Once upon a time, there was a shark...I mean a lawyer...who loved to chew up the opposition. One day, he stopped in mid-chew and asked himself, "Why?" Was it to make his client happy? To make a lot of money? To make sure justice was upheld? Yes, it was all of these, but he couldn't help feeling there was more.
Gradually, vague childhood memories began to surface from his unconscious mind. He remembered a parent who handed down unfair rules and punishments, a sibling who got their way more often than he did and a bully who kicked sand in his face. Suddenly, it all made sense.
The long hours, the tedious research, the delays and inconveniences were all worth it when you got to right not only a current wrong, but to right one from the past. Indeed, each win in the courtroom brought a deeper psychological satisfaction. It meant, "Listen up," mommy, daddy, brother, sister, bully, "Finally, I've won!"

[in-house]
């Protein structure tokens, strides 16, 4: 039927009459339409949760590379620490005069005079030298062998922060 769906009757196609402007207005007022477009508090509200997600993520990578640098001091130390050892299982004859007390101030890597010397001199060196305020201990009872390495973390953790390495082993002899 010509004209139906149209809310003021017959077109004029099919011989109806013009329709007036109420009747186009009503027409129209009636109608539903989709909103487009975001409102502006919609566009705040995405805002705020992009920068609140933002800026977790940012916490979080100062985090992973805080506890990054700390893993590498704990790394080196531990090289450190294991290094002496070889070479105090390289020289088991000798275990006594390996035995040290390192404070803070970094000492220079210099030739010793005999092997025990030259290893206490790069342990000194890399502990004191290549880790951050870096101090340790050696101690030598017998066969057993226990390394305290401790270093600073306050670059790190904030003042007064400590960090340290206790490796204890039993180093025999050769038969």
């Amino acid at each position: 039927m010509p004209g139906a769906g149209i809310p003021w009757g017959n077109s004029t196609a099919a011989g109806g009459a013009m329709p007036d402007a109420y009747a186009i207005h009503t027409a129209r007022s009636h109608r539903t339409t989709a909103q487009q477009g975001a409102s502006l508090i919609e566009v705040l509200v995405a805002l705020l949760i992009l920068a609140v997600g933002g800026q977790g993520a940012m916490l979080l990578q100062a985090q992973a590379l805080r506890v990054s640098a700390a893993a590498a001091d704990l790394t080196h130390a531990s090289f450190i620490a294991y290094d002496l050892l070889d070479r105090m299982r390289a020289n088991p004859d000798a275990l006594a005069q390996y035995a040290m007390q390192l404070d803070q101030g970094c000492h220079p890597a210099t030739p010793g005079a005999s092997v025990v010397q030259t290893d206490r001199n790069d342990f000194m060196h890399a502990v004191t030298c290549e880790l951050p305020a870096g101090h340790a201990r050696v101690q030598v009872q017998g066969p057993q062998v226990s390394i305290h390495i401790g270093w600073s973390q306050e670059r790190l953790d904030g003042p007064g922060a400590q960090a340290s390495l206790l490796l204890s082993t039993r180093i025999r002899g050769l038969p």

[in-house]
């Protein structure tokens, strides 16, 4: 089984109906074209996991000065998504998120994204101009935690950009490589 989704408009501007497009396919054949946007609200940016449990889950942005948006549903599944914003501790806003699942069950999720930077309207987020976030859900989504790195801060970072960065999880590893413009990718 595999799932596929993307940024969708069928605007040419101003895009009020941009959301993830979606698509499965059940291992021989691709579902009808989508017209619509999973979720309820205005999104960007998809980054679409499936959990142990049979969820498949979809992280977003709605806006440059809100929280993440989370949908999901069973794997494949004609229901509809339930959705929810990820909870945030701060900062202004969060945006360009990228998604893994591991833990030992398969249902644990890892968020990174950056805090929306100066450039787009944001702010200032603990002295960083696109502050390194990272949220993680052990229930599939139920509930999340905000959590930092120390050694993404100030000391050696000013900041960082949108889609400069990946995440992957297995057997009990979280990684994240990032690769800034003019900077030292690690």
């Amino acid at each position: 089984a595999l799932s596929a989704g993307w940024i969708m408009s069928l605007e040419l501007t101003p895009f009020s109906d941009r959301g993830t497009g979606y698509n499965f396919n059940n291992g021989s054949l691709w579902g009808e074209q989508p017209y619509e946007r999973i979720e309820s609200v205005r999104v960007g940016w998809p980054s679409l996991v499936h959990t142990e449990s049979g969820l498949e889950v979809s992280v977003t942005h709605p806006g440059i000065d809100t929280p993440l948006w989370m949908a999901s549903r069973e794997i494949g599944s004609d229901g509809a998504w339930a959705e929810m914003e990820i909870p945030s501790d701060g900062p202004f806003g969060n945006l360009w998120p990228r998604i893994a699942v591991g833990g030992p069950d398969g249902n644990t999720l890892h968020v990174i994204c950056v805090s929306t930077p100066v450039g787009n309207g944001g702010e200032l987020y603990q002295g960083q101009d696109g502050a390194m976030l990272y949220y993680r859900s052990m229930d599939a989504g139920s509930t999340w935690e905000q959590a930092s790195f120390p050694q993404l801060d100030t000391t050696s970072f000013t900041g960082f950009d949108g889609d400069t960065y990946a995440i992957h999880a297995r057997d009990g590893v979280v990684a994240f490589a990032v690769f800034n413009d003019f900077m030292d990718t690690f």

Gotcha! This case history hits home, doesn't it? It has been brought to you by a psychiatrist, in an effort to demonstrate (not only how obnoxious a psychiatrist can be), but how right on. Now you've experienced first-hand how, by revealing the underpinnings of a case, you can psych out the opposition each time.
If you want to uncover a malingerer, or humanize your client so they're more sympathetic, or persuade the jury to identify with your point of view -- consult a psychiatrist.
For example, in a recent case, my findings revealed that a woman alleging sexual harassment was actually unconsciously projecting blame on her boss for the sexual abuse she'd suffered as a child. In a highly publicized murder case, I uncovered a parallel between the defendant's father and the deceased, which validated his diminished capacity defense.
To do a winning job, a psychiatrist needs to conduct a thorough IME of at least one party, a comprehensive review of records and impeccably detailed preparations for deposition and trial. With the proper tools, a psychiatrist can help you right the wrongs of the past and present!
Dr. Carole Lieberman, M.D., M.P.H., Psychiatrist and Expert Witness, is a Diplomate of the American Board of Psychiatry and Neurology, and a well-respected member of the clinical faculty at U.C.L.A.'s Neuropsychiatric Institute. Awarded an NIMH grant, for research in how to use the media for public health education, Dr. Lieberman also has a Masters Degree in Public Health.
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